Abstract: This study examines fertility variation across different residential contexts in four Northern European countries: Denmark, Finland, Norway and Sweden. We move beyond the conventional urban-rural focus of most previous studies of within-nation variations in fertility by distinguishing between urban centres and suburbs of cities and towns. We base our study on aggregate and individual-level register data and our analysis shows that fertility levels are significantly higher in suburbs than in urban centres; this pattern has persisted over the past quarter of a century for all four countries. A parity-specific analysis of Swedish register data reveals that total fertility varies between central cities and suburbs due to the relatively high first- and second-birth propensities in the suburbs. Further analysis shows that fertility variation between the central cities and suburbs persists after controlling for women’s socioeconomic characteristics. We discuss the role of various factors in accounting for high suburban fertility including omitted individual characteristics, contextual factors and selective residential moves of couples planning to have a child.
    Keywords: Europe, fertility, suburban areas
    JEL: J1 Z0
    Date: 2008–09
  16. By: Gunnar Andersson (Max Planck Institute for Demographic Research, Rostock, Germany); Marit Rønsen; Lisbeth B. Knudsen; Trude Lappegård; Gerda R. Neyer (Max Planck Institute for Demographic Research, Rostock, Germany); Kari Skrede; Kathrin Teschner (Max Planck Institute for Demographic Research, Rostock, Germany); Andres Vikat (Max Planck Institute for Demographic Research, Rostock, Germany)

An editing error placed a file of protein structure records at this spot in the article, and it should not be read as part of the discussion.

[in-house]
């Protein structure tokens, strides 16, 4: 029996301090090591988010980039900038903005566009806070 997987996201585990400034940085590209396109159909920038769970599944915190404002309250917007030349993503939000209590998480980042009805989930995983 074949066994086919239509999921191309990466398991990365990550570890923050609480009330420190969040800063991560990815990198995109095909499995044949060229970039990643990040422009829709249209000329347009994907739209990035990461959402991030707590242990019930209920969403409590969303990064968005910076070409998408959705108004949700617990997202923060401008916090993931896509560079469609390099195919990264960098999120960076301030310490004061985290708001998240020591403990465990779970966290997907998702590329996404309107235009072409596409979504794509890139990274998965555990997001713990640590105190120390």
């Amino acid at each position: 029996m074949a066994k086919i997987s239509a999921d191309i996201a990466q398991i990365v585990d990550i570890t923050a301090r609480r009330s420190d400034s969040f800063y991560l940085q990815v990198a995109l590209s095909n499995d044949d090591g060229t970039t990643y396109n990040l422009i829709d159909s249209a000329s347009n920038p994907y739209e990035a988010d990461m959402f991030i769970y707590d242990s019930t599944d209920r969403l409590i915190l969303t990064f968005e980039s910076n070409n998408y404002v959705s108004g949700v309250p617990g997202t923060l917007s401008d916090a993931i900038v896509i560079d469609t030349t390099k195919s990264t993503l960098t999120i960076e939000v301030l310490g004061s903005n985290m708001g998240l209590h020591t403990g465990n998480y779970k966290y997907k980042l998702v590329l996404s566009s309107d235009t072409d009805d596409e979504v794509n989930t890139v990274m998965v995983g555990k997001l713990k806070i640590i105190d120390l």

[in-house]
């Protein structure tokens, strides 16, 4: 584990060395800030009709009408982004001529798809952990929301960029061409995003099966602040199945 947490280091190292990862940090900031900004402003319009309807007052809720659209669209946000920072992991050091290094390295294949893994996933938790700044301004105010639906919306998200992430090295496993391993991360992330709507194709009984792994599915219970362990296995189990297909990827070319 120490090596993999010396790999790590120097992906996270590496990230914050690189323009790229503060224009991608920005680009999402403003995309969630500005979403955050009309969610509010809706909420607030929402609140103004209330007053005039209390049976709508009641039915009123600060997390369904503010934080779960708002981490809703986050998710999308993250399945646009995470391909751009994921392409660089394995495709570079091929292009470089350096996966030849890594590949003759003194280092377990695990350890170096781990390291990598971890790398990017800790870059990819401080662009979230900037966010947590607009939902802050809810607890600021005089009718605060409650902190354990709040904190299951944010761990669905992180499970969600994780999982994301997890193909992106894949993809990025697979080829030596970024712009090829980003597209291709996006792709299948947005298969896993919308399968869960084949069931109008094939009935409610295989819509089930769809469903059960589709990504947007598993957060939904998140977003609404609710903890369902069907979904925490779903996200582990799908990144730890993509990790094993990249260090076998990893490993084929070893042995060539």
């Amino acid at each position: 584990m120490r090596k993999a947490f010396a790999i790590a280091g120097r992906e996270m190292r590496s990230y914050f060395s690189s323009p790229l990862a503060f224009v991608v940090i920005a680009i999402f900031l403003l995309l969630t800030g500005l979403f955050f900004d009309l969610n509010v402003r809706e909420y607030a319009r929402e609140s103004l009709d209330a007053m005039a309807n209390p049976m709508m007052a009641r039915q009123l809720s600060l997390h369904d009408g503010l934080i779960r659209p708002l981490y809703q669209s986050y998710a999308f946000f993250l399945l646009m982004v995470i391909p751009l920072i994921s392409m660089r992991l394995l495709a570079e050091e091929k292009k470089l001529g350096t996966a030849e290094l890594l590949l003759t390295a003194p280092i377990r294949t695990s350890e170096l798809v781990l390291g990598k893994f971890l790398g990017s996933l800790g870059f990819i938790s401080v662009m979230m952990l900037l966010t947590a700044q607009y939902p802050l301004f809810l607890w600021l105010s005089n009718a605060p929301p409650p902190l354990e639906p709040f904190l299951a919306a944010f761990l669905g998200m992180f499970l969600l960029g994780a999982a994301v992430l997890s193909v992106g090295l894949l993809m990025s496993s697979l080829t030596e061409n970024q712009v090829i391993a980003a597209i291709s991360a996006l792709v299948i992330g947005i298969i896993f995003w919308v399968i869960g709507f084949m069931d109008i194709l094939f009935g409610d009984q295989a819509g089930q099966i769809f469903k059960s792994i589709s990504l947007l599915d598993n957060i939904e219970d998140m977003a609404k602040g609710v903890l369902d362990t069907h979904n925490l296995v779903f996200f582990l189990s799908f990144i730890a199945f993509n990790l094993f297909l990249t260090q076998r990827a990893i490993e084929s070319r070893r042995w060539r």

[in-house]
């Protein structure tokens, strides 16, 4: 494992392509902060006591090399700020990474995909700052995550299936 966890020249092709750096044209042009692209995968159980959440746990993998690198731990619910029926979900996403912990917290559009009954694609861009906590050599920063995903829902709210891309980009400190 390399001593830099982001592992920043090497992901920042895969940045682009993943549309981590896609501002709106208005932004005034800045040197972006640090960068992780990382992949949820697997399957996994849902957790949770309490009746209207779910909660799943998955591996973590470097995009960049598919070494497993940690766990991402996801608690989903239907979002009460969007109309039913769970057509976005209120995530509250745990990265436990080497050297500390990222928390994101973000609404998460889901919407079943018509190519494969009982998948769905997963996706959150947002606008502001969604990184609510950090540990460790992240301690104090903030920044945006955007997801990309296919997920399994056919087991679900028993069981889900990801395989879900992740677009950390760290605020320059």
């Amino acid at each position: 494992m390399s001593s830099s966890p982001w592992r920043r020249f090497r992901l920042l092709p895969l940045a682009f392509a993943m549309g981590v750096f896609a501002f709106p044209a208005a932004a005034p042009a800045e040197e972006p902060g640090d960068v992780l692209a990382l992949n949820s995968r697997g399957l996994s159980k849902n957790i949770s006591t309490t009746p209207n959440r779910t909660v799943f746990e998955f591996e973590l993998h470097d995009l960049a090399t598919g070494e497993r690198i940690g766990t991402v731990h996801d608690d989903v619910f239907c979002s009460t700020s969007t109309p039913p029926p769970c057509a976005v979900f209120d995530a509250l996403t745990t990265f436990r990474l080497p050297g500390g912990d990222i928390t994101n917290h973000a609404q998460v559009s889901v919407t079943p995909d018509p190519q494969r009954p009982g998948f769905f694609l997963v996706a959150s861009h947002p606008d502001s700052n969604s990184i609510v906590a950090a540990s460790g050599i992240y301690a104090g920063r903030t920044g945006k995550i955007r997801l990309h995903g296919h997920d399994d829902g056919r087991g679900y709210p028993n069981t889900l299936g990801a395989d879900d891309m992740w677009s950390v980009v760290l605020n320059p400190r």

Abstract: Previous analyses of period fertility suggest that the trends of the Nordic countries are sufficiently similar to speak of a common "Nordic fertility regime". We investigate whether this assumption can be corroborated by comparing cohort fertility patterns in the Nordic countries. We study cumulated and completed fertility of Nordic birth cohorts based on the childbearing histories of women born in 1935 and later derived from the population registers of Denmark, Finland, Norway, and Sweden. We further explore childbearing behaviour by women’s educational attainment. The results show remarkable similarities in postponement and recuperation between the countries and very small differences in completed fertility across educational groups. Median childbearing age is about 2−3 years higher in the 1960−64 cohort than in the 1950−54 cohort, but the younger cohort recuperates the fertility level of the older cohort at ages 30 and above. A similar pattern of recuperation can be observed for highly educated women as compared to women with less education. An interesting finding is that of a positive relationship between educational level and the final number of children when women who become mothers at similar ages are compared. Country differences in fertility outcome are generally rather low. Childlessness is highest in Finland and lowest in Norway, and the educational differentials are largest in Norway. Despite such differences, the cohort analyses in many ways support the notion of a common Nordic fertility regime.